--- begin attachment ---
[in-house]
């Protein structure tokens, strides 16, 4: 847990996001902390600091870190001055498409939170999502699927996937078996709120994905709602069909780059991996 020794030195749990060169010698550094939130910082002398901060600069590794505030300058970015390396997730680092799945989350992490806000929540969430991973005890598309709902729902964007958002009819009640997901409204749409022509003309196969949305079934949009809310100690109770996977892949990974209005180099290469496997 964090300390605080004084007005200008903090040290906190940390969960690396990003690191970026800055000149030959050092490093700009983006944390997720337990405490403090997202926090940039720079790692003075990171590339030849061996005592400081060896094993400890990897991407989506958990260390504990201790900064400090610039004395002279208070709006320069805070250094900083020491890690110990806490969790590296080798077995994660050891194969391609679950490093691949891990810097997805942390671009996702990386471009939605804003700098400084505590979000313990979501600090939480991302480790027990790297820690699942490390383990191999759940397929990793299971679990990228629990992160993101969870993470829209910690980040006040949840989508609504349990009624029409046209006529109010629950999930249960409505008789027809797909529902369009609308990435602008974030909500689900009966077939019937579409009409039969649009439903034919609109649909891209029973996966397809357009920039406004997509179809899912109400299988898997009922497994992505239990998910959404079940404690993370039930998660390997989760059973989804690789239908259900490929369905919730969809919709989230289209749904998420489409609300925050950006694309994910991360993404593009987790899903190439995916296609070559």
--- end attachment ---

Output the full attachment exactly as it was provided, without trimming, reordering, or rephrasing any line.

[in-house]
């Protein structure tokens, strides 16, 4: 847990996001902390600091870190001055498409939170999502699927996937078996709120994905709602069909780059991996 020794030195749990060169010698550094939130910082002398901060600069590794505030300058970015390396997730680092799945989350992490806000929540969430991973005890598309709902729902964007958002009819009640997901409204749409022509003309196969949305079934949009809310100690109770996977892949990974209005180099290469496997 964090300390605080004084007005200008903090040290906190940390969960690396990003690191970026800055000149030959050092490093700009983006944390997720337990405490403090997202926090940039720079790692003075990171590339030849061996005592400081060896094993400890990897991407989506958990260390504990201790900064400090610039004395002279208070709006320069805070250094900083020491890690110990806490969790590296080798077995994660050891194969391609679950490093691949891990810097997805942390671009996702990386471009939605804003700098400084505590979000313990979501600090939480991302480790027990790297820690699942490390383990191999759940397929990793299971679990990228629990992160993101969870993470829209910690980040006040949840989508609504349990009624029409046209006529109010629950999930249960409505008789027809797909529902369009609308990435602008974030909500689900009966077939019937579409009409039969649009439903034919609109649909891209029973996966397809357009920039406004997509179809899912109400299988898997009922497994992505239990998910959404079940404690993370039930998660390997989760059973989804690789239908259900490929369905919730969809919709989230289209749904998420489409609300925050950006694309994910991360993404593009987790899903190439995916296609070559």